So, in this relatively slender book (250 pages or thereabouts), we get to visit Flores, Lombok, Java and various other corners of the country, as well as Borneo. There are also the illuminating passages on history and ecology that are de rigueur in travel writing, and plenty of encounters with orangutans – which is always a good thing! There are also compelling first-hand recollections of the turbulence that wracked Jakarta in 1998 as the New Order collapsed and the way for Reformasi opened, and more besides.
In many ways, Crazy Little Heaven makes an attractive companion piece for Indonesia, Etc. Heyward and Pisani have both known Indonesia well for around two decades; both have worked there and so know the intricacies and idiosyncrasies of the civil state; and both are very well qualified to write a book about the place. But they take very different approaches. While Pisani remains, to some extent, a sceptical outsider with a critical and analytical eye, Heyward has a greater degree of emotional connection. He is married to an Indonesian; he has an Indonesian family; and that gives his book a warmer tone than Pisani’s. Indeed, perhaps the most memorable section of Crazy Little Heaven is a sustained passage recounting the customary journey to his wife’s home village in Central Java at the end of Ramadan – an immersive and deeply affectionate account, and one of the finest evocations I’ve read of the soft, slow-moving world in which most Javanese people still live, but with which so few foreigners connect. The warm tone is also evident in Heyward’s intriguing reflections on the idea of religion in Indonesia as “a kind of poetry” (this from the son of an Anglican vicar, who lapsed from Christianity, and then converted to Islam for marriage).
Make no mistake, however: this book is first and foremost a good-old-fashioned traveller’s tale. The 1994 crossing of Borneo frames the whole thing, with each day of the journey – seventeen of them in total – forming a chapter. And it’s in the descriptions of life on the river and on the trail, and in the smoky Dayak villages visited along the way, that Heyward’s prose is at its best. There is a delicate, deliberately descriptive style that captures the atmosphere of deep forest and ramshackle riverside townships perfectly, without lapsing into lurid exoticism. And there are fleeting moments of strange magic – not least the discovery of a pair of bleached human skulls in a crevice of a limestone outcrop. There is also a refreshing honesty about the challenges faced by any party of foreigners undertaking such a trip – the wrangles over prices with guides and porters and boatmen, the suspected thefts, and the frustrations that such things cause – though Heyward never for a moment descends to the petty whinging that can taint books by those authors less naturally suited to travel (Naipaul springs to mind, again).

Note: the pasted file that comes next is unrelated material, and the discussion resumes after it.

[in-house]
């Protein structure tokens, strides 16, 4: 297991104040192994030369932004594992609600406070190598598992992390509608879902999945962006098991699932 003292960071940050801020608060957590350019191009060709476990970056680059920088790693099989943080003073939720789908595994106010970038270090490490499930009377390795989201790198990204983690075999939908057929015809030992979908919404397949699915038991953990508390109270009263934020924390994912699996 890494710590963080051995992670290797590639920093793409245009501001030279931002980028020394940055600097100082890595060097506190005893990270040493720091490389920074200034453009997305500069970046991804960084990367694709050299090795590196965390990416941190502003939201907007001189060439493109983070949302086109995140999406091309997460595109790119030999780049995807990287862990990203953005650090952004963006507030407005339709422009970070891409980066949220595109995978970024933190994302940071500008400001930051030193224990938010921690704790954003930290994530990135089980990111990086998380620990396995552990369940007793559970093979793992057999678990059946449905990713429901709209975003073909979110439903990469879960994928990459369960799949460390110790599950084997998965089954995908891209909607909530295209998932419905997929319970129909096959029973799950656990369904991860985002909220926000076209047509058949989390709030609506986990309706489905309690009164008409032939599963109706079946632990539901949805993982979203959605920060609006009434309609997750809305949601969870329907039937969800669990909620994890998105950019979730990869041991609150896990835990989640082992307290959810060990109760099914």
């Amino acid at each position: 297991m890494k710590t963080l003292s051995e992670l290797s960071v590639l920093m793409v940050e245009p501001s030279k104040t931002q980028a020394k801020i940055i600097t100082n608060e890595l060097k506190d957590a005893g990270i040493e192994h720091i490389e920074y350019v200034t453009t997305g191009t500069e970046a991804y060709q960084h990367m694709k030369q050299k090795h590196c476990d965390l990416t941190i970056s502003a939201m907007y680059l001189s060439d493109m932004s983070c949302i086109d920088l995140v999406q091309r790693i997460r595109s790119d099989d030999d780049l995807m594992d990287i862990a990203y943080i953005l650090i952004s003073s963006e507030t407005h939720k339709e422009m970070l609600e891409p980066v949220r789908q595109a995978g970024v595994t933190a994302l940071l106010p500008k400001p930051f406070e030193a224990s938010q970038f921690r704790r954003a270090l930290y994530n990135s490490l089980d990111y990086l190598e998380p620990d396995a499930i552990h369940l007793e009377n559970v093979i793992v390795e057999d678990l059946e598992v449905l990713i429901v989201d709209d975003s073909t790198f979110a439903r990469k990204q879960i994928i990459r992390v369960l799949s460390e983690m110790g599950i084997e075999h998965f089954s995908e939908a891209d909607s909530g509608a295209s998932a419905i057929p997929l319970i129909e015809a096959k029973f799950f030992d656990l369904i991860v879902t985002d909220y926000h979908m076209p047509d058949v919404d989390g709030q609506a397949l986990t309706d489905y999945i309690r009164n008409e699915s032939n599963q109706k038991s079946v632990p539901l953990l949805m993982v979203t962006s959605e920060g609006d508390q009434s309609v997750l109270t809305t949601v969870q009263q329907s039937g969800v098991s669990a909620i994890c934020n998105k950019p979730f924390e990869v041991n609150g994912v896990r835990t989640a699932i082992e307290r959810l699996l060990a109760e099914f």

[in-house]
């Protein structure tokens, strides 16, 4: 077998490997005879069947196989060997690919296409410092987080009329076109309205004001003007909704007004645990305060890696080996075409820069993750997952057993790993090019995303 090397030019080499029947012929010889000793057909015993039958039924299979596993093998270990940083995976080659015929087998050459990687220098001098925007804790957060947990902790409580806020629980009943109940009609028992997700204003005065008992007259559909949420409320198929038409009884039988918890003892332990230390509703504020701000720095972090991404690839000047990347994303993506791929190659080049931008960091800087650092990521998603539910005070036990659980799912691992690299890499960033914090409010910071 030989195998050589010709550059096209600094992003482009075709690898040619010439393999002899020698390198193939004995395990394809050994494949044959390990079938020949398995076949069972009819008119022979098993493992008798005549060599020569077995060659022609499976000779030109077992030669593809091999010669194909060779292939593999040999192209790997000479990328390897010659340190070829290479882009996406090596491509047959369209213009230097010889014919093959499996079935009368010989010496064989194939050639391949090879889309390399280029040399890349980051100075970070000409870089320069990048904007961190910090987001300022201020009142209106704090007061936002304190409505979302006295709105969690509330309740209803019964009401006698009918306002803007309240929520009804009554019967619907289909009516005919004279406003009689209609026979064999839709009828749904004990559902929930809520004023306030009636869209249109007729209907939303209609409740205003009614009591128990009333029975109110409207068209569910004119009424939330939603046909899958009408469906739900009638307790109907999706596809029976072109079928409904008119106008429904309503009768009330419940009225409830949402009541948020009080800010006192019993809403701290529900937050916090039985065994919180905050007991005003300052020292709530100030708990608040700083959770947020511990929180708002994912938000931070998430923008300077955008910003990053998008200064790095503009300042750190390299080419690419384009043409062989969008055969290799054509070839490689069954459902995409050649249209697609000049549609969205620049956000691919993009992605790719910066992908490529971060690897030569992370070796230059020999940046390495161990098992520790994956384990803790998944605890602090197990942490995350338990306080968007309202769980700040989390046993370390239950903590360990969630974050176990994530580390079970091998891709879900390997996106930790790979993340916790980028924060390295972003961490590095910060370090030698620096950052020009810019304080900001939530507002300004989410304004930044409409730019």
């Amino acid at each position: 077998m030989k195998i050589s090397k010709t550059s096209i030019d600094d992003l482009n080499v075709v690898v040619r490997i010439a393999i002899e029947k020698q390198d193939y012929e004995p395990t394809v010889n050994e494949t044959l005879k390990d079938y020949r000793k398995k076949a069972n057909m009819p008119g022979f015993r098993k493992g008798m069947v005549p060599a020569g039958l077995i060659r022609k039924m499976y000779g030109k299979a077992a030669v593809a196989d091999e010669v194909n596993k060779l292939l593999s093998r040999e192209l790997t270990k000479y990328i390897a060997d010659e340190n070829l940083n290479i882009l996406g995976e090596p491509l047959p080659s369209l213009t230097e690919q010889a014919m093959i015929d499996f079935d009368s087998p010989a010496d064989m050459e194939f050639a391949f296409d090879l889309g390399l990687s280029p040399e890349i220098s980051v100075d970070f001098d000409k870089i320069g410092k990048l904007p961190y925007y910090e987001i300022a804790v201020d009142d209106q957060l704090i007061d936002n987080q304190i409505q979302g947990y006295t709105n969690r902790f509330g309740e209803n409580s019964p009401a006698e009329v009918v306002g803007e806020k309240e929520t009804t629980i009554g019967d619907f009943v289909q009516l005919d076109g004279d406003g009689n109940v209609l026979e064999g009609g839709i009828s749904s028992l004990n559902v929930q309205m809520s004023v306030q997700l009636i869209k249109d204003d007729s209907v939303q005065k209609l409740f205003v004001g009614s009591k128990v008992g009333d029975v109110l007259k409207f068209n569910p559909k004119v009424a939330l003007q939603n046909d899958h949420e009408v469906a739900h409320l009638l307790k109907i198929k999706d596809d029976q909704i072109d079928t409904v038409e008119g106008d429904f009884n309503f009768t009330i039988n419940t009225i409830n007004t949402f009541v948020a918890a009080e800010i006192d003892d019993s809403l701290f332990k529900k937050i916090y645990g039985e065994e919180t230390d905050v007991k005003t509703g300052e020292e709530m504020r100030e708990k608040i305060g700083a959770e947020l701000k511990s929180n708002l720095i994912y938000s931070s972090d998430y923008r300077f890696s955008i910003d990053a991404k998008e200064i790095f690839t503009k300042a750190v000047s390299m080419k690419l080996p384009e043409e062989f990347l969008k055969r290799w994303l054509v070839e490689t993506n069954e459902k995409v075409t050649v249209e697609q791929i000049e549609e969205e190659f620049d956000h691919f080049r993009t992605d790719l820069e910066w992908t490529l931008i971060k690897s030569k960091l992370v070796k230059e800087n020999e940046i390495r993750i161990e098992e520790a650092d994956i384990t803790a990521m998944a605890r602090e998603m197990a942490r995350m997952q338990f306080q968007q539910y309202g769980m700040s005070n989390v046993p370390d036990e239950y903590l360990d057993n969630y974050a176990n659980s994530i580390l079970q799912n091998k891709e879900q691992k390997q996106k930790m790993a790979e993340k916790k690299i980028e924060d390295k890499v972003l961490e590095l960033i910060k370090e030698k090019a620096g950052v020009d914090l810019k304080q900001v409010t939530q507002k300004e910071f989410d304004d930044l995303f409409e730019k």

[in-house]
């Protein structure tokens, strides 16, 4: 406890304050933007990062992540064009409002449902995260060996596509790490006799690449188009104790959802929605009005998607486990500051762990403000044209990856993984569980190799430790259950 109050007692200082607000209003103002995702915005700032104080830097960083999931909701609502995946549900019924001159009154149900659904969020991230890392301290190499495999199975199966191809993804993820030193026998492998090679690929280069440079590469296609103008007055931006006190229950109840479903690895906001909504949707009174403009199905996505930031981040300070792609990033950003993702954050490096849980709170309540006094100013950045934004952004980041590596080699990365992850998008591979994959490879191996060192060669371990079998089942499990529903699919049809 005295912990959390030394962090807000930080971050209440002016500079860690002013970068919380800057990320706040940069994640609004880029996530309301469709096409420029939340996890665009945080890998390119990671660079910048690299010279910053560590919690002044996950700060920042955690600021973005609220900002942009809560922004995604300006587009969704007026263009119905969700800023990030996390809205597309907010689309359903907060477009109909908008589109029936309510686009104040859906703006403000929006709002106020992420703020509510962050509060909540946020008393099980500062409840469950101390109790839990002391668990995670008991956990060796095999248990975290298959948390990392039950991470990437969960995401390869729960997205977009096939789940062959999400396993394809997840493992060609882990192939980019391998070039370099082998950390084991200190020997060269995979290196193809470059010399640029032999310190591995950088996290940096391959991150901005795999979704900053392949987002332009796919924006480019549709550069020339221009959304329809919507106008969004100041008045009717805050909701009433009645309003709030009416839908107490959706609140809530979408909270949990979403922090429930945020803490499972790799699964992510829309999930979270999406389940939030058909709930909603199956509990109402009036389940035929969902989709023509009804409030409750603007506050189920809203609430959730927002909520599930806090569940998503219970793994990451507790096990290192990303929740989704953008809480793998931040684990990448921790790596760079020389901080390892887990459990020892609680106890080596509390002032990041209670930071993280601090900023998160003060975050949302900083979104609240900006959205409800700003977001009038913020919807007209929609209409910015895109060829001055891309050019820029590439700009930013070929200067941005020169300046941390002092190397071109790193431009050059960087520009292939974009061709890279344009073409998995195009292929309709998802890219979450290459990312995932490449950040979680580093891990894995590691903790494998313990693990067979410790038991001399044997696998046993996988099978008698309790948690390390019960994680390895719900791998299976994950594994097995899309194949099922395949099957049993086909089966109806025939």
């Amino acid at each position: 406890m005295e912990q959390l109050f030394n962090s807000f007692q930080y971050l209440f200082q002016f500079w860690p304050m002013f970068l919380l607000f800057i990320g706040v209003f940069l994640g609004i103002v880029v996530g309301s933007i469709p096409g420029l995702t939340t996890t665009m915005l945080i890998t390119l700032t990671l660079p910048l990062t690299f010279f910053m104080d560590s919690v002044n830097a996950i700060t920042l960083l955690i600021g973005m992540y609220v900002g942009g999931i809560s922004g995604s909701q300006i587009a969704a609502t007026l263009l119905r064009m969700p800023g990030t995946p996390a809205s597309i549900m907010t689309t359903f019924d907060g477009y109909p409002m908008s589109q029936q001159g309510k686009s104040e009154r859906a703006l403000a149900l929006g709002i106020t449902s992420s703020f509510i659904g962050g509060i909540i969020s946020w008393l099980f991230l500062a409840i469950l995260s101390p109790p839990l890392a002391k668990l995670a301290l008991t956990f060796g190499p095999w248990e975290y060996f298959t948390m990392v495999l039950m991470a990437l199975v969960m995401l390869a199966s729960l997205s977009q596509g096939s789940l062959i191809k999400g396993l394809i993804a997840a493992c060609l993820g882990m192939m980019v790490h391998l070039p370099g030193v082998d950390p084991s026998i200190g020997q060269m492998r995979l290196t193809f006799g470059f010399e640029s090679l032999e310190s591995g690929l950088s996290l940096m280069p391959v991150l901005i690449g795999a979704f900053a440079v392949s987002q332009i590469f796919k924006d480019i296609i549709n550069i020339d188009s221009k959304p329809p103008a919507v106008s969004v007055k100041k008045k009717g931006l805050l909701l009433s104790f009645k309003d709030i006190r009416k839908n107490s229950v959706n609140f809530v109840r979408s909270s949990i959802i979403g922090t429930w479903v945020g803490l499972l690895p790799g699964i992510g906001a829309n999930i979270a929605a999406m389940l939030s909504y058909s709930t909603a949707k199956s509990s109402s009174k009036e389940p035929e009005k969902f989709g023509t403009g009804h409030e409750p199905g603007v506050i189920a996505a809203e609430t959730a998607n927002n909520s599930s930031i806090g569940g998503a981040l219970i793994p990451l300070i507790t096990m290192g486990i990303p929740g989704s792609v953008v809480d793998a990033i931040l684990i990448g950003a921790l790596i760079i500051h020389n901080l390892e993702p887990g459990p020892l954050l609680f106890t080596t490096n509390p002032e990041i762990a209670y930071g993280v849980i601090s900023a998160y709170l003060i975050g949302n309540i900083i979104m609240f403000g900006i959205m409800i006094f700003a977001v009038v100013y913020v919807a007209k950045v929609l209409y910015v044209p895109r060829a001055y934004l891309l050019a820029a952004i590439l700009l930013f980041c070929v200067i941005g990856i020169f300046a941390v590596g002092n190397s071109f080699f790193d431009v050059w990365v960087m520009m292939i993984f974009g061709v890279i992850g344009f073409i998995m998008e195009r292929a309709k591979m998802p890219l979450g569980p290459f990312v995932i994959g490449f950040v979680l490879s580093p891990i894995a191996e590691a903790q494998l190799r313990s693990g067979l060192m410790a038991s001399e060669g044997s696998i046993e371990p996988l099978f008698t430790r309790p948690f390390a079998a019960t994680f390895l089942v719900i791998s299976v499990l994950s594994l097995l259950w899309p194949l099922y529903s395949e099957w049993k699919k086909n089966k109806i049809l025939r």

Crazy Little Heaven is charming, insightful, and very well written, and it does something to address that paucity of decent travel books about Indonesia. And it is original and even innovative too in the manner of its telling. The idea of an author returning to the subject of a youthful journey in middle age is hardly new – Patrick Leigh Fermor and Laurie Lee both did it, and indeed, the aforementioned After the Ancestors is based on fieldwork Andrew Beatty conducted in the 1980s. But the combination of travelogue and broader memoir here is unusual. The appealing thing about this book is that, as you reach the final, seventeenth day of the journey it describes, with the sun setting over the South China Sea, you know that the author’s adventure is really only just beginning.
© Tim Hannigan 2016